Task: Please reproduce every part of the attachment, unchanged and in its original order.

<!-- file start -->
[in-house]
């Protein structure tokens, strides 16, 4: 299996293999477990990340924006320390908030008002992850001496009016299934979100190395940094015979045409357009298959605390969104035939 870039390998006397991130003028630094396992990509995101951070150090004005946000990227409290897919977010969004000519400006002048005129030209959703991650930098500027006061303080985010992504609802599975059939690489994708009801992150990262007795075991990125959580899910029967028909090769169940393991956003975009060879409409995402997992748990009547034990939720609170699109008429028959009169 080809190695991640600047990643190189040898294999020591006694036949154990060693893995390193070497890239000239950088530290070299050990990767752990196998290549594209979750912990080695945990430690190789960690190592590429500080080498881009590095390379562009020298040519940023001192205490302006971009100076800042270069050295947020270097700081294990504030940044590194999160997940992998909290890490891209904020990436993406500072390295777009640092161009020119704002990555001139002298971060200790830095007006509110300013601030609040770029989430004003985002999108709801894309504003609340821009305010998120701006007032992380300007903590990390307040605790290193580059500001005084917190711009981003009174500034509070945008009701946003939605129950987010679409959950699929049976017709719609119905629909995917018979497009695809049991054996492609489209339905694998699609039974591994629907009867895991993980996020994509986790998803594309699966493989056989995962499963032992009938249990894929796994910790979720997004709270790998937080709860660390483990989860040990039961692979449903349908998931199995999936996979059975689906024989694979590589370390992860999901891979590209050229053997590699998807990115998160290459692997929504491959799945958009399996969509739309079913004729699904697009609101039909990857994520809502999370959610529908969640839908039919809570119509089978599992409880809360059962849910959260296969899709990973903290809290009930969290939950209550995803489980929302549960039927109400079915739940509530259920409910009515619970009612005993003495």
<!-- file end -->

[in-house]
């Protein structure tokens, strides 16, 4: 299996293999477990990340924006320390908030008002992850001496009016299934979100190395940094015979045409357009298959605390969104035939 870039390998006397991130003028630094396992990509995101951070150090004005946000990227409290897919977010969004000519400006002048005129030209959703991650930098500027006061303080985010992504609802599975059939690489994708009801992150990262007795075991990125959580899910029967028909090769169940393991956003975009060879409409995402997992748990009547034990939720609170699109008429028959009169 080809190695991640600047990643190189040898294999020591006694036949154990060693893995390193070497890239000239950088530290070299050990990767752990196998290549594209979750912990080695945990430690190789960690190592590429500080080498881009590095390379562009020298040519940023001192205490302006971009100076800042270069050295947020270097700081294990504030940044590194999160997940992998909290890490891209904020990436993406500072390295777009640092161009020119704002990555001139002298971060200790830095007006509110300013601030609040770029989430004003985002999108709801894309504003609340821009305010998120701006007032992380300007903590990390307040605790290193580059500001005084917190711009981003009174500034509070945008009701946003939605129950987010679409959950699929049976017709719609119905629909995917018979497009695809049991054996492609489209339905694998699609039974591994629907009867895991993980996020994509986790998803594309699966493989056989995962499963032992009938249990894929796994910790979720997004709270790998937080709860660390483990989860040990039961692979449903349908998931199995999936996979059975689906024989694979590589370390992860999901891979590209050229053997590699998807990115998160290459692997929504491959799945958009399996969509739309079913004729699904697009609101039909990857994520809502999370959610529908969640839908039919809570119509089978599992409880809360059962849910959260296969899709990973903290809290009930969290939950209550995803489980929302549960039927109400079915739940509530259920409910009515619970009612005993003495």